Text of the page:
Note that MySQL 5.5.28 reports "Operating system error number 0" while 5.1.66 reports "Operating system error number 122" which is more correct.

Ovais -
Thanks. Can you test the 5.5 debug build too?

Ovais Tariq (ovais-tariq) wrote :

Laurynas,

I am able to reproduce the crash on upstream 5.5.28 debug-build. The debug-build crashes with an assertion failure instead of segmentation fault. Attached is the gdb backtrace of the crashed 5.5.28 debug-build

Ovais Tariq (ovais-tariq) wrote :

Attached is the error log of the crashed upstream 5.5.28 debug-build

I tried this against 5.5.-28.29.1 on CentOS 6, using xfs and the sequence described above but with no crash. I properly got on the 15th insert:

mysql> insert into t1 select null, c from t1;
ERROR 1114 (HY000): The table 't1' is full

Perhaps there is some minor difference in xfs between Ubuntu, CentOS 5 and Centos 6?

I will try with upstream 5.5.28...

OK, must be some difference in xfs, MySQL 5.5.28 behaves correctly as well (unless I am missing something in the reproduction).

I will try to create a VM with Ubuntu and see if I can reproduce there...

1)

The assertion failure in #12 and #13 is the effect and not the cause of the crash.

btr0btr.c:

 new_block = btr_page_alloc(cursor->index, hint_page_no, direction,
       btr_page_get_level(page, mtr), mtr, mtr);
 new_page = buf_block_get_frame(new_block);

btr_page_alloc returns NULL and buf_block_get_frame fails on that assertion.

It falls for this assertion

 ut_ad(block);

Interestingly, PS has non-debug assertions in place there:

 ut_a(srv_pass_corrupt_table || block);

 if (srv_pass_corrupt_table && !block) {
  return(0);
 }

 ut_ad(block);

Now, the reason why that assertion is not getting triggered in MySQL/PS release builds (and instead crashing with signal 11) is because:

=====================================================

#ifdef UNIV_DEBUG
/*********************************************************************//**
Gets a pointer to the memory frame of a block.
@return pointer to the frame */
UNIV_INLINE
buf_frame_t*
buf_block_get_frame(
/*================*/
 const buf_block_t* block) /*!< in: pointer to the control block */
 __attribute__((pure));
#else /* UNIV_DEBUG */
# define buf_block_get_frame(block) (block ? (block)->frame : 0)
#endif /* UNIV_DEBUG */

==============================================================

ie. in non UNIV_DEBUG builds, it is a macro, hence the backtrace just shows only upto btr_page_split_and_insert

2) Regarding 'The table ... is full', fsp_reserve_free_extents used by btr_cur_pessimistic_insert returns that (and not proceed to btr_page_split_and_insert later). fsp_reserve_free_extents is also used by btr_page_alloc. However, fsp_reserve_free_extents doesn't always try to extend the file, it tries to reuse the free extents in the tablespace (and/or reuse free pages for small single tablespaces).
    @Ovais, can you provide the cnf file you used for the MySQL/PS instances mentioned above? (also was it a shared tablespace (spaceid=0) or single tablespace)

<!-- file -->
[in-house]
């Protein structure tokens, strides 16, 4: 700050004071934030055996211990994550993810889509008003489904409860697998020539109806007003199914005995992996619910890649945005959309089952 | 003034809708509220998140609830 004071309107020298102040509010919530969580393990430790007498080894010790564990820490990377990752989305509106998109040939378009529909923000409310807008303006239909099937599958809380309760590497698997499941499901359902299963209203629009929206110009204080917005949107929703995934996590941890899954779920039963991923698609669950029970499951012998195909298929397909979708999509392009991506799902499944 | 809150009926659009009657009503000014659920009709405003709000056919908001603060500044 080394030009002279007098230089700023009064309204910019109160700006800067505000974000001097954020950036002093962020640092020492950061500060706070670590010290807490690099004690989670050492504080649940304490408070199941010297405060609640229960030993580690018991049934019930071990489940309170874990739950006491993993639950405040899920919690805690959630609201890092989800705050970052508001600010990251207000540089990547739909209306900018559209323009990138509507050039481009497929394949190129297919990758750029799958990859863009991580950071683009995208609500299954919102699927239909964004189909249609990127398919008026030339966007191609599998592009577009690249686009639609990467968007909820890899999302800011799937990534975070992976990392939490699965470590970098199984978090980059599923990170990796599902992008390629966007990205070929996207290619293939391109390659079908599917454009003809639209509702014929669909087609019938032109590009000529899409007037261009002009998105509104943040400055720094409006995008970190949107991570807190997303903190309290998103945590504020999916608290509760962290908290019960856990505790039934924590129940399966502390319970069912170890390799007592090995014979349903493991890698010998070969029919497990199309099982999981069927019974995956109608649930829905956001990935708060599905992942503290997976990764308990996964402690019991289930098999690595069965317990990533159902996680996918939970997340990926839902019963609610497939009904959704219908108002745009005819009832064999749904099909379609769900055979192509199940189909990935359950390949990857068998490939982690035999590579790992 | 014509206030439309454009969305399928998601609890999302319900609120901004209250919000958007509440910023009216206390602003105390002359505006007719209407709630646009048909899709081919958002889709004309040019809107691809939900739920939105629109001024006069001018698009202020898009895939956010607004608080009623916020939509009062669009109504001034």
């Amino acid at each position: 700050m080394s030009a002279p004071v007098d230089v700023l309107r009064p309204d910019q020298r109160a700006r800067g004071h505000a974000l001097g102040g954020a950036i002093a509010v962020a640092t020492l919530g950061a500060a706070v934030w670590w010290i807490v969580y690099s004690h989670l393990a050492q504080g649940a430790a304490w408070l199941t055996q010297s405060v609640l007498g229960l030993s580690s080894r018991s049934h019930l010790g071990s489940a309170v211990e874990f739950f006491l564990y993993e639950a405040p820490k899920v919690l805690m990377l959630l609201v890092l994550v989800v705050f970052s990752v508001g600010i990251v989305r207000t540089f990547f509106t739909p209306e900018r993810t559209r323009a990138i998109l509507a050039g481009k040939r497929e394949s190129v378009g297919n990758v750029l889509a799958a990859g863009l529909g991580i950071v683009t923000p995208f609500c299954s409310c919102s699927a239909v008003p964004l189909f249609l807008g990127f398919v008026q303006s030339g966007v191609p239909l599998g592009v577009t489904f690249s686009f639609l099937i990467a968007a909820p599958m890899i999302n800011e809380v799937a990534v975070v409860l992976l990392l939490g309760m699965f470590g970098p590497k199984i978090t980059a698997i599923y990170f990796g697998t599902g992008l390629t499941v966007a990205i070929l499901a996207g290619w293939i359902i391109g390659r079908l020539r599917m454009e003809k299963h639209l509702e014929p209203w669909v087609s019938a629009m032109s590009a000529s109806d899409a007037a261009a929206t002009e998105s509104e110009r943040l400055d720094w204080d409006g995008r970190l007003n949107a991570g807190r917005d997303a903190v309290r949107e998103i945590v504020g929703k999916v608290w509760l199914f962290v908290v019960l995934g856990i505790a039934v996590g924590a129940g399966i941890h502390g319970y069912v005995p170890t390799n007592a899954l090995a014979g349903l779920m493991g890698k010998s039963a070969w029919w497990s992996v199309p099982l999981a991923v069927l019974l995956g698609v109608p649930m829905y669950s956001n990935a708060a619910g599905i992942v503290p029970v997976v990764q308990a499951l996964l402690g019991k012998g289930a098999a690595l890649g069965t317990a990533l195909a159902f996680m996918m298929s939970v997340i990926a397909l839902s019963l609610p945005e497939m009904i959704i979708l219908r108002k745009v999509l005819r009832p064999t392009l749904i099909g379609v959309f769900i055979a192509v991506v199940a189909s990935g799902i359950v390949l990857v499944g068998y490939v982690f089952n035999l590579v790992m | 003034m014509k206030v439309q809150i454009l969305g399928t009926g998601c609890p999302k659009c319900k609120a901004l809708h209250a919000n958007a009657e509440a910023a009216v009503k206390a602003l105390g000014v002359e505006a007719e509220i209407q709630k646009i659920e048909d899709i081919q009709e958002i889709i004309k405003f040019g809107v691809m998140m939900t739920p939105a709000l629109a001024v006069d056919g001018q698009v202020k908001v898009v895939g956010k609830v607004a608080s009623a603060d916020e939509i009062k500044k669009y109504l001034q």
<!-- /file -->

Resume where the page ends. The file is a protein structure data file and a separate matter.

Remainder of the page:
Ovais Tariq (ovais-tariq) wrote :

Here is the my.cnf file I used in the tests:

[client]
socket = /tmp/mysql.sock

[mysqld]
datadir = /mnt/mysql-55
user = mysql
socket = /tmp/mysql.sock

innodb_file_per_table = 1

core-file

[mysqld_safe]
core-file-size = unlimited

Ovais Tariq (ovais-tariq) wrote :

George,

Did you test with innodb_file_per_table enabled?

Ovais, oddly enough, no I did not use file_per_table which is quite odd as I almost always use it. Anyway, I retested on CentOS 6 with PS 5.5.28-29.1 debug builds (both with and without WITH_DEBUG=ON) and file_per table, also tried a few different things on what files are contained in the free2 group and get either:
"ERROR 1114 (HY000): The table 't1' is full"
from mysql if I "chgrp -R free2 /5gb/mysql/free2test; chmod +s /5gb/mysql/free2test" _after_ I create the table or I get:
121120 9:26:02 [ERROR] /usr/local/dev/ps-5.5-27444-debug/bin/mysqld: Disk is full writing './mysql-bin.000003' (Errcode: 122). Waiting for someone to free space... (Expect up to 60 secs delay for server to continue after freeing disk space)
121120 9:26:02 [ERROR] /usr/local/dev/ps-5.5-27444-debug/bin/mysqld: Retry in 60 secs. Message reprinted in 600 secs
from mysqld if I follow the test procedure exactly.

I failed miserably at getting CentOS 5 VM running and building yesterday, wow, Stewart was correct, it really does, uhh, stink...so I will try Ubuntu 10.4 lucid to try and save some time rather than fighting anymore with CentOS 5 and see if I can reproduce.

My specifics:

mount:
/dev/sdb on /5gb type xfs (rw,nodiratime,relatime,nouuid,nobarrier,grpquota)

my.cnf:
[client]
port = 3306
socket = /tmp/mysql.sock

[mysqld]
port = 3306
socket = /tmp/mysql.sock
skip-external-locking
key_buffer_size = 256M
max_allowed_packet = 1M
table_open_cache = 256
sort_buffer_size = 1M
read_buffer_size = 1M
read_rnd_buffer_size = 4M
myisam_sort_buffer_size = 64M
thread_cache_size = 8
query_cache_size= 16M
thread_concurrency = 8
log-bin=mysql-bin
binlog_format=mixed
server-id = 1
innodb_data_home_dir = /5gb/mysql/free2test
innodb_data_file_path = ibdata1:10M:autoextend
innodb_log_group_home_dir = /5gb/mysql/free2test
innodb_buffer_pool_size = 256M
innodb_additional_mem_pool_size = 20M
innodb_log_file_size = 64M